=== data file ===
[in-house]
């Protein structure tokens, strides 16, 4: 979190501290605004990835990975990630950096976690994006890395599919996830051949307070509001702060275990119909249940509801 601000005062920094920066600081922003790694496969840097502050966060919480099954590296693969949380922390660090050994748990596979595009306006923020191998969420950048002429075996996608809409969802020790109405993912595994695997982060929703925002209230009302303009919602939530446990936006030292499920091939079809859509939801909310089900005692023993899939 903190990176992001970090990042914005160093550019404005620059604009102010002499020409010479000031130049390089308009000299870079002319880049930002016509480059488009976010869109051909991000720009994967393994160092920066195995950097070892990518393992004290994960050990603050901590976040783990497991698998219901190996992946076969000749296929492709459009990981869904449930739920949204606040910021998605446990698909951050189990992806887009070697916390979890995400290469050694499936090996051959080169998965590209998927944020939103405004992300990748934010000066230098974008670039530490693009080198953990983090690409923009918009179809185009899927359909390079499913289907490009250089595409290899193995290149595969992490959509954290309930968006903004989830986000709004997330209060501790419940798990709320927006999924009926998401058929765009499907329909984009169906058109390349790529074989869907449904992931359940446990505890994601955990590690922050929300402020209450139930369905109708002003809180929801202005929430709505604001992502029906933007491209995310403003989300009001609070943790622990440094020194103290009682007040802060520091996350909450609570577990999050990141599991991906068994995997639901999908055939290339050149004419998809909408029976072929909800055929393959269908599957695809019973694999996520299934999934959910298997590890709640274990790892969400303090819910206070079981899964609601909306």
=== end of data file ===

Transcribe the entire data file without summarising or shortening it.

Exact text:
[in-house]
């Protein structure tokens, strides 16, 4: 979190501290605004990835990975990630950096976690994006890395599919996830051949307070509001702060275990119909249940509801 601000005062920094920066600081922003790694496969840097502050966060919480099954590296693969949380922390660090050994748990596979595009306006923020191998969420950048002429075996996608809409969802020790109405993912595994695997982060929703925002209230009302303009919602939530446990936006030292499920091939079809859509939801909310089900005692023993899939 903190990176992001970090990042914005160093550019404005620059604009102010002499020409010479000031130049390089308009000299870079002319880049930002016509480059488009976010869109051909991000720009994967393994160092920066195995950097070892990518393992004290994960050990603050901590976040783990497991698998219901190996992946076969000749296929492709459009990981869904449930739920949204606040910021998605446990698909951050189990992806887009070697916390979890995400290469050694499936090996051959080169998965590209998927944020939103405004992300990748934010000066230098974008670039530490693009080198953990983090690409923009918009179809185009899927359909390079499913289907490009250089595409290899193995290149595969992490959509954290309930968006903004989830986000709004997330209060501790419940798990709320927006999924009926998401058929765009499907329909984009169906058109390349790529074989869907449904992931359940446990505890994601955990590690922050929300402020209450139930369905109708002003809180929801202005929430709505604001992502029906933007491209995310403003989300009001609070943790622990440094020194103290009682007040802060520091996350909450609570577990999050990141599991991906068994995997639901999908055939290339050149004419998809909408029976072929909800055929393959269908599957695809019973694999996520299934999934959910298997590890709640274990790892969400303090819910206070079981899964609601909306």